In addition to the requirement of 12 months of prior service, employees must also agree (in writing) to work for 12 weeks at the agency after the conclusion of the paid leave. If the leave is used intermittently (i.e., not 12 weeks in a row), work between leave uses does not count towards the obligation. In addition, the employee must commit to 12 weeks even if they used less than the maximum of 12 weeks. An employee fails to meet this requirement if they separate from the agency before completing the 12-week work obligation. Importantly, however, an intra-agency reassignment (without a break in service) is not a separation. If a benefitting employee fails to meet this requirement, the agency may require the employee to reimburse the agency for the amount of time used.
However, if a parent or child, in connection with the birth, adoption, or placement, is suffering from a serious health condition (including mental health), an agency head must waive the obligation.
Federal employees seeking to benefit from paid parental leave must be prepared to submit supporting documents. According to OPM, “the regulations do not provide an exhaustive list but rather provide that an agency is responsible for determining what documentation is sufficient proof of entitlement.” For childbirth, for example, OPM suggests agencies ask for documents such as birth certificates, consular reports for births abroad, hospital admission forms associated with delivery, or documentation provided by the child’s healthcare provider. If you anticipate requesting paid parental leave, ask your agency’s Human Resources department for more information on how to formally request paid leave and what documents it will require.
How FEPLA Interacts with FMLA
It is important for federal employees to understand how paid parental leave interacts with the Family Medical Leave Act (FMLA). An employee must be eligible for FMLA in order to be eligible for paid parental leave. According to OPM, following the 2021 technical amendments “virtually all types of civilian Federal service (including [prior] employment on a temporary or intermittent basis) are now qualifying for purposes of applying the FMLA eligibility requirement for 12 months of qualifying service.”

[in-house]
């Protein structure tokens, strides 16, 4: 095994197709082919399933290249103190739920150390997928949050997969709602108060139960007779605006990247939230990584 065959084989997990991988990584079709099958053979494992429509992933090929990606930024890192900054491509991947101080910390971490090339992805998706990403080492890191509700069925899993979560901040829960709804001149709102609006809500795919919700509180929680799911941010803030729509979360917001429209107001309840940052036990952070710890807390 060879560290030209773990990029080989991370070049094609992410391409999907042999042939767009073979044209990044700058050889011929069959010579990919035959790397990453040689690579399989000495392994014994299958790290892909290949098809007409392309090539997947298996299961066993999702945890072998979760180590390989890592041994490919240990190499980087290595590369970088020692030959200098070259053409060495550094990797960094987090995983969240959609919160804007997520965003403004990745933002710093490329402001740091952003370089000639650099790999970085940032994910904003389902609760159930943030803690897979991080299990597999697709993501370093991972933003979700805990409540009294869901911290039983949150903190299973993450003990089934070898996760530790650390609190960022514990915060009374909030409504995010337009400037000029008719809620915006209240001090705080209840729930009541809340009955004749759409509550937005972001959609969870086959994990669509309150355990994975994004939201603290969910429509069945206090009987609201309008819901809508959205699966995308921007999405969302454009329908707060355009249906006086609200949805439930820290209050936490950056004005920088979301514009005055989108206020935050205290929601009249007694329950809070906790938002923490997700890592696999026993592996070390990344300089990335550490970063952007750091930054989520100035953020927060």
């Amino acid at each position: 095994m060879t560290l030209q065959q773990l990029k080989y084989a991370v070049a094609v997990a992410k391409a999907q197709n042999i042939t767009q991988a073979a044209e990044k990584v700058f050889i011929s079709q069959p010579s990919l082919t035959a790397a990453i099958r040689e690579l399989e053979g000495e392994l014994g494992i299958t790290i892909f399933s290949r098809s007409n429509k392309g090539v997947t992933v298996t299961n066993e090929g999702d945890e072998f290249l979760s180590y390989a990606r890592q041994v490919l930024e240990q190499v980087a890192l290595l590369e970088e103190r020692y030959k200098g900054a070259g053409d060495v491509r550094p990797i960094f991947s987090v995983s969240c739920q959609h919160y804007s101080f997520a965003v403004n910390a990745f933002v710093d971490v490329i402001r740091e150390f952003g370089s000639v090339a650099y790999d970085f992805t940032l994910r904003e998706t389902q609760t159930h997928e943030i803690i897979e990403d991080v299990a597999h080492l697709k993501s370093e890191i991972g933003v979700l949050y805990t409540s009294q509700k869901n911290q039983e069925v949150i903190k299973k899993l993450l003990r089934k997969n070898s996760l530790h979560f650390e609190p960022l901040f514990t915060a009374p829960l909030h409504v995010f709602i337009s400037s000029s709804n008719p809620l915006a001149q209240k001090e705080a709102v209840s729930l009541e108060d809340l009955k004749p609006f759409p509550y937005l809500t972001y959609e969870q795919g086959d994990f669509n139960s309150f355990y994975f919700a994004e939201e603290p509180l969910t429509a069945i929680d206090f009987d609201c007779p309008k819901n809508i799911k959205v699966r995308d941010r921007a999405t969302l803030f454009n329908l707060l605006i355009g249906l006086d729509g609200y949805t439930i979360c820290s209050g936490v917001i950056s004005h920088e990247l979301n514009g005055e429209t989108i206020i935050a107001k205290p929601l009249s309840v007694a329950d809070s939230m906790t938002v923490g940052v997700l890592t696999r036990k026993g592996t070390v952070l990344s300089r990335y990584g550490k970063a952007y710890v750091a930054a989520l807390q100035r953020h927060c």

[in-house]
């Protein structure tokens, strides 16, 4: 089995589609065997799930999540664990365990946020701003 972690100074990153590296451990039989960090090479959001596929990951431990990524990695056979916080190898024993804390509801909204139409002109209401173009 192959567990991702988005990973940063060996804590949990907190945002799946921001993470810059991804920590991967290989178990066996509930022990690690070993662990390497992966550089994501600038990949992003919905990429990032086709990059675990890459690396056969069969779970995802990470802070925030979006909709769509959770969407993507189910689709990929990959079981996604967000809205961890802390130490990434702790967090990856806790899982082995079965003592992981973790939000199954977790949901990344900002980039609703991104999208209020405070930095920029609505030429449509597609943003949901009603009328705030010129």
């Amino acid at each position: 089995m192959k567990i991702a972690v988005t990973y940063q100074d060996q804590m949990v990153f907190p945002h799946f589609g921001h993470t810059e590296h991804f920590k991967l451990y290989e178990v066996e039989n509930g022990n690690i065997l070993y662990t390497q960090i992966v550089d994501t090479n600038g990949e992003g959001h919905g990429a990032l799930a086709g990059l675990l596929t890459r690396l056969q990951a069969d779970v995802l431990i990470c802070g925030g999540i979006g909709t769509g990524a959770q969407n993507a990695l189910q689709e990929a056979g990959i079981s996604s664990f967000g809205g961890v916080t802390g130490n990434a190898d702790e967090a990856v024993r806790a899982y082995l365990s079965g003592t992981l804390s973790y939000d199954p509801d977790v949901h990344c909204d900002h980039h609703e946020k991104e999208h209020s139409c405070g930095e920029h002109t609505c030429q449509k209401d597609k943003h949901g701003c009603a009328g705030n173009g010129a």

FMLA allows for up to 12 weeks of unpaid leave for purposes unrelated to the birth, adoption, or placement of a child, such as personal medical leave or leave to care for a sick family member. Notably, paid parental leave is intended as a substitution for FMLA unpaid leave rather than as a supplement. This means that if an employee uses 6 weeks of FMLA leave for personal purposes in a 12-month period, the employee will only have 6 weeks leftover for the birth or placement of a child, and thus, only 6 weeks of eligibility for paid parental leave. Additionally, paid parental leave can only be used for one year following the birth, adoption, or placement of a child; it expires at the end of the 12-month period.
Federal employees who anticipate utilizing paid parental leave should be mindful of any unpaid-FMLA leave requests within the same 12-month period.
If you have questions about your rights and obligations under FEPLA, the attorneys at Kalijarvi, Chuzi, Newman & Fitch may be able to help.
A version of this blog, co-authored by George Chuzi and Rachel Steber appeared in Law360 on March 31, 2021.